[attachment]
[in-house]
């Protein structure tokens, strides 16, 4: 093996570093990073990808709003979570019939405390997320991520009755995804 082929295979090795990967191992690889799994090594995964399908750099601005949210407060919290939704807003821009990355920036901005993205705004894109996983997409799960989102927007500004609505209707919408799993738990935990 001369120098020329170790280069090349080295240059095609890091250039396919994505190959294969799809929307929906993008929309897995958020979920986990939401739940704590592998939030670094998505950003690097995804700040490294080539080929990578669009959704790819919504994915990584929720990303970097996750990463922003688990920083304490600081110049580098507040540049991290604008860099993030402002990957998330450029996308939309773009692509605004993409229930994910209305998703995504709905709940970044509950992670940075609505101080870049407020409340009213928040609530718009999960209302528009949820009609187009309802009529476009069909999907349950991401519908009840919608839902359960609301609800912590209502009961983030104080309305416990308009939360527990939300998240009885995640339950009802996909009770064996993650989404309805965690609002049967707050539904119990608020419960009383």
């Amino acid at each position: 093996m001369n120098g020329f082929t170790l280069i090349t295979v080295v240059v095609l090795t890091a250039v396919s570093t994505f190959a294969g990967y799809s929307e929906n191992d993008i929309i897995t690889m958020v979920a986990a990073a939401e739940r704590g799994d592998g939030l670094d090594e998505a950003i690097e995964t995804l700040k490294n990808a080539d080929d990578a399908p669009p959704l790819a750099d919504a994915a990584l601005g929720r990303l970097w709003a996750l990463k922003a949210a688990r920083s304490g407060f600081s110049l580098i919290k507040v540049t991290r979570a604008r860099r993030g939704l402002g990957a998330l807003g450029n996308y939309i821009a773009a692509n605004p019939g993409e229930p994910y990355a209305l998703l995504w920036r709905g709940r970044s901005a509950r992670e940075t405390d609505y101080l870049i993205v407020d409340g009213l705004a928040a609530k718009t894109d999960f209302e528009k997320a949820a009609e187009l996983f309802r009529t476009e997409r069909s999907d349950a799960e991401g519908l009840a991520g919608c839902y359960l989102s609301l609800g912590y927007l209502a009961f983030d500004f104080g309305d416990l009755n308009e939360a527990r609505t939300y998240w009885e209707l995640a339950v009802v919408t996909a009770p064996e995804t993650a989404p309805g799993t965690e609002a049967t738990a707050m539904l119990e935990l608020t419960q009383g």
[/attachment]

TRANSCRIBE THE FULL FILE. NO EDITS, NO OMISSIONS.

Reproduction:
[in-house]
């Protein structure tokens, strides 16, 4: 093996570093990073990808709003979570019939405390997320991520009755995804 082929295979090795990967191992690889799994090594995964399908750099601005949210407060919290939704807003821009990355920036901005993205705004894109996983997409799960989102927007500004609505209707919408799993738990935990 001369120098020329170790280069090349080295240059095609890091250039396919994505190959294969799809929307929906993008929309897995958020979920986990939401739940704590592998939030670094998505950003690097995804700040490294080539080929990578669009959704790819919504994915990584929720990303970097996750990463922003688990920083304490600081110049580098507040540049991290604008860099993030402002990957998330450029996308939309773009692509605004993409229930994910209305998703995504709905709940970044509950992670940075609505101080870049407020409340009213928040609530718009999960209302528009949820009609187009309802009529476009069909999907349950991401519908009840919608839902359960609301609800912590209502009961983030104080309305416990308009939360527990939300998240009885995640339950009802996909009770064996993650989404309805965690609002049967707050539904119990608020419960009383």
């Amino acid at each position: 093996m001369n120098g020329f082929t170790l280069i090349t295979v080295v240059v095609l090795t890091a250039v396919s570093t994505f190959a294969g990967y799809s929307e929906n191992d993008i929309i897995t690889m958020v979920a986990a990073a939401e739940r704590g799994d592998g939030l670094d090594e998505a950003i690097e995964t995804l700040k490294n990808a080539d080929d990578a399908p669009p959704l790819a750099d919504a994915a990584l601005g929720r990303l970097w709003a996750l990463k922003a949210a688990r920083s304490g407060f600081s110049l580098i919290k507040v540049t991290r979570a604008r860099r993030g939704l402002g990957a998330l807003g450029n996308y939309i821009a773009a692509n605004p019939g993409e229930p994910y990355a209305l998703l995504w920036r709905g709940r970044s901005a509950r992670e940075t405390d609505y101080l870049i993205v407020d409340g009213l705004a928040a609530k718009t894109d999960f209302e528009k997320a949820a009609e187009l996983f309802r009529t476009e997409r069909s999907d349950a799960e991401g519908l009840a991520g919608c839902y359960l989102s609301l609800g912590y927007l209502a009961f983030d500004f104080g309305d416990l009755n308009e939360a527990r609505t939300y998240w009885e209707l995640a339950v009802v919408t996909a009770p064996e995804t993650a989404p309805g799993t965690e609002a049967t738990a707050m539904l119990e935990l608020t419960q009383g």